Some of the adjectives below have similar meanings. It's important, therefore, that you learn the minor differences in meaning if you are to use them accurately. If you are unclear about the differences, consult a good monolingual advanced learner's dictionary.


wanting to do something very much, and not letting anyone stop you


doing a job seriously and with a lot of effort


working hard with care and effort


describes someone who is good and honest and won't harm you


enthusiastic about doing something


able to be trusted or believed


always liking and supporting someone or something, sometimes when other people do not


listening or watching carefully and showing that you are interested


always doing your work with a lot of care


describes someone who keeps pushing for something and does not give up easily


having a lot of ideas and enthusiasm; energetic and forceful


having or involving a lot of energy


good at thinking of and doing new and difficult things, especially things that will make money


showing a great deal of interest in something and a willingness to get involved


determined to win or succeed and using forceful action to achieve victory or success


always behaving or happening in a similar, especially positive, way


describes someone who is able to plan things carefully and keep things tidy:


describes someone who takes action by causing change and not only reacting to change when it happens


describes people who do things in a very ordered, careful way


having very strong feelings or emotions

Note: When attending a job interview or writing a resume/CV, make sure you choose the adjectives that best suit your potential position. "Aggressive" might catch the eye of a law firm, but would likely scare an employer in the customer service field.

Useful Phrases:

Below are some useful phrases in which the above adjectives could be used:

Do you consider yourself to be .......?
How can you become more .......?
How is being ........... useful in your job?  
Who is the most ........... person that you know?
Would you describe yourself as being .........?
In your CV you describe yourself as being ........... Give me an example of how you showed this.
I would describe myself as being .........
I believe this position requires someone who is ..........
We are looking for someone who is .........
If you are not .........., please don't apply.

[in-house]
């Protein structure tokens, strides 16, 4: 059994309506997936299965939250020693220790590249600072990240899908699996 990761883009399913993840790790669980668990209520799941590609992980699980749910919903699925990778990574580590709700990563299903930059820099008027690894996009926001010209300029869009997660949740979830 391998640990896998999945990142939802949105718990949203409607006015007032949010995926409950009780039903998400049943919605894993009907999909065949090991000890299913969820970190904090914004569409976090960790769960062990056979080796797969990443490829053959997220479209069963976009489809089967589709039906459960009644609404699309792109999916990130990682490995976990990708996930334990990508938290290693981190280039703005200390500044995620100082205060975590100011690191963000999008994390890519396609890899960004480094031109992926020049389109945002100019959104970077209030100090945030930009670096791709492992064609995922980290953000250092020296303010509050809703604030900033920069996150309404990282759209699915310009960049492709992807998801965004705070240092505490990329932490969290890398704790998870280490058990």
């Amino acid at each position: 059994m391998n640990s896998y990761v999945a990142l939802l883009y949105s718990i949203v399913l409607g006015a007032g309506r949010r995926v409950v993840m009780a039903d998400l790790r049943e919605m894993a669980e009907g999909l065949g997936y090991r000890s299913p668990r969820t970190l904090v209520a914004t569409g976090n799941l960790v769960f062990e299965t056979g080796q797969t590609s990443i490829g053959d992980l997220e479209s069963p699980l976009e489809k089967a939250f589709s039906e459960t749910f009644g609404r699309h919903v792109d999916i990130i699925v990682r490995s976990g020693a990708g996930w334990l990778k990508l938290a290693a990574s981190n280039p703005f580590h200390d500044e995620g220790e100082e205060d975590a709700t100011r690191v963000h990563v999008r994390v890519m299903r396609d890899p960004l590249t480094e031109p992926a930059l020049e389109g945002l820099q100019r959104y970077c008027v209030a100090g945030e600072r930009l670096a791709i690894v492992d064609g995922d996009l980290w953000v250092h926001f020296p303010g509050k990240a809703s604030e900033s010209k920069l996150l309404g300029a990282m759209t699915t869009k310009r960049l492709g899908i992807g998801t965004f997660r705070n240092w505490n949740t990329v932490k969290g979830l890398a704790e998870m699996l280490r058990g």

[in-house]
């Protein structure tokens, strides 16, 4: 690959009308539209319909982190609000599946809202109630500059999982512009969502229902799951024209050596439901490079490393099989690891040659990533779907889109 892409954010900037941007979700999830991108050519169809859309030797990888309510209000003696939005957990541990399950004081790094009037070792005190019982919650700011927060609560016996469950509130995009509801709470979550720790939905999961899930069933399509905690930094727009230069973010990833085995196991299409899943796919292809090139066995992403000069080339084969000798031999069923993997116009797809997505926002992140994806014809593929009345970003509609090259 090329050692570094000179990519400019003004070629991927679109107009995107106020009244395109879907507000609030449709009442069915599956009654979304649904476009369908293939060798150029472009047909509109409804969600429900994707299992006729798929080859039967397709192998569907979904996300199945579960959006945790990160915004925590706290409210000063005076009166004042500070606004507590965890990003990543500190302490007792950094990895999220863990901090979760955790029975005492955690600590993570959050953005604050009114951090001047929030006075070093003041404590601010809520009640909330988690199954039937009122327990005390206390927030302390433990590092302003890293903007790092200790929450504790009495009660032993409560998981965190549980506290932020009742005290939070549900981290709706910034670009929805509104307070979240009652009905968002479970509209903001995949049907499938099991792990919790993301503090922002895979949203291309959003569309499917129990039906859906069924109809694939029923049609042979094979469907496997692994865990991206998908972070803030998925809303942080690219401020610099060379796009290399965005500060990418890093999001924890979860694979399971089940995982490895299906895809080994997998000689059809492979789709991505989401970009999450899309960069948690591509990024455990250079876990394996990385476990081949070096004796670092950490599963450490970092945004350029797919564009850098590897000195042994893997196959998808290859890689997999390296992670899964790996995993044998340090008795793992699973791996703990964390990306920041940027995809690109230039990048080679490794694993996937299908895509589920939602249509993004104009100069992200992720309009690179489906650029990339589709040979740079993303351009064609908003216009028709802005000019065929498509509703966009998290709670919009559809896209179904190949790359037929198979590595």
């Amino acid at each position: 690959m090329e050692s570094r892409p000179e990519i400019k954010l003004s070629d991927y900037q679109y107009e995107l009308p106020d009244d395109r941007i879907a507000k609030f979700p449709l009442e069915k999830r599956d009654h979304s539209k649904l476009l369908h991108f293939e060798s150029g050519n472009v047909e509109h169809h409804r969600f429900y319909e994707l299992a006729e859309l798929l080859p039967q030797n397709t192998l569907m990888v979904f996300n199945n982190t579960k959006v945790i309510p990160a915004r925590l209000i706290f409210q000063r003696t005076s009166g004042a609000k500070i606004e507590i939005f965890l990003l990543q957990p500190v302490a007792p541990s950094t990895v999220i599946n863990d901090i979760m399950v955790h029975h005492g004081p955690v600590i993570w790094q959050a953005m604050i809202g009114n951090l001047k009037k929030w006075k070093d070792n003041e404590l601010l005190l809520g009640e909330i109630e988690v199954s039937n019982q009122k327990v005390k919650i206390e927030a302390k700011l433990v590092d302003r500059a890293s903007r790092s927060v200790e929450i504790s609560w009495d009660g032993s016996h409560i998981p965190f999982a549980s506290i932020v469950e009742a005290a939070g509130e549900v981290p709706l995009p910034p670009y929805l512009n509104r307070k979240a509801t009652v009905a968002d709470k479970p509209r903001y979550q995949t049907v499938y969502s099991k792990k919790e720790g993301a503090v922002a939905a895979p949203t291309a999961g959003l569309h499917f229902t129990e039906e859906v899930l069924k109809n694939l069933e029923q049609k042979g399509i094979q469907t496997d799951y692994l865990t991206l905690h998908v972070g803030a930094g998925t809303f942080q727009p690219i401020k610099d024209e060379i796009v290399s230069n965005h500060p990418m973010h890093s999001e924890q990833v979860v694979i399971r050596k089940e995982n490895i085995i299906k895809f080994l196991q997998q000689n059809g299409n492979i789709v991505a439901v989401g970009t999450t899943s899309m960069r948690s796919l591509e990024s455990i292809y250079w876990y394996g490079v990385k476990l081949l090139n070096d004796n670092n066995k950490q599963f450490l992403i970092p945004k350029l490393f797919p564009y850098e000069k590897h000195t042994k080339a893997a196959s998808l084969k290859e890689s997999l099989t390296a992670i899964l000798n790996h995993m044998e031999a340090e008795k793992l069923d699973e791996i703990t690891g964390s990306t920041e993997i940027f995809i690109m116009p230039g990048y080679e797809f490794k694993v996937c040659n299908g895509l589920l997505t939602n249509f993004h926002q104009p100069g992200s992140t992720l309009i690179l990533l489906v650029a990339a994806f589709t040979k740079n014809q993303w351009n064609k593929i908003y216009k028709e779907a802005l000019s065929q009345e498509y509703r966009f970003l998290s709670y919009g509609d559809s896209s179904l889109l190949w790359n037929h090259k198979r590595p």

Paul has shown himself to be .............

Spelling Differences between US and UK English

04 Nov 2018
1) -or and -our
British English tends to use -our in adjectives,whereas American English uses -or:

For example: colour (GB) and color (US); neighbour (GB) and neighbor (US)

2) -er and -re
Some noun endings are -re in British English, but -er in American English:

For example: centre (GB) and center (US)
3) -ice and -ise
Some words have -ice ending for the noun and -ise ending for the verb in British English. For example: practice (noun) and to practise (verb). However, in American English both noun and verb are spelled practice.
4) -l and -ll
In British English, when a word ends in a single consonant, it is doubled when we add a suffix beginning with a vowel:

For example: traveller; levelled

However, in American English the 'l' is not doubled:

For example: traveler, leveled

5) Other common words
British English and American English have different spellings for certain words:

For example: cheque (GB) - check (US); programme (GB) - program (US)

Spelling Rules in English

21 Oct 2018

There is logic to English spelling and there are also some useful rules to follow.

Some General Advice

  • One of the best ways to improve your spelling is by reading. Seeing words in print helps fix the spelling in your mind. Read as much as possible and as widely as possible. When you read aloud to yourself, you will also become more aware of how words are spelled and how they look on the page.
  • Use a spell checker to help you identify - and correct - the words that cause you problems. Some words are always going to be difficult to spell correctly, whether you are a native speaker of English or not. If you always have spelling doubts about a particular word, make sure that you run the spell checker and that you pay special attention to the "difficult" word.
  • Practise writing the words that you have difficulty spelling. Try not to avoid using the word altogether, but use either a spell checker or a dictionary to help you get the spelling right. If you use this word regularly, after a while you will start to write it correctly.
  • If you have difficulty with a word that you have to write often, you may want to write the word out on a card and keep the card by your desk for reference.
  • Use a dictionary. Good dictionaries will show you how to spell the word in other grammatical forms, as well as giving you an example of the word in context.

Spelling Rules in English

1) i before e except after c (when the word rhymes with c)
Examples: believe, niece, piece, achieve.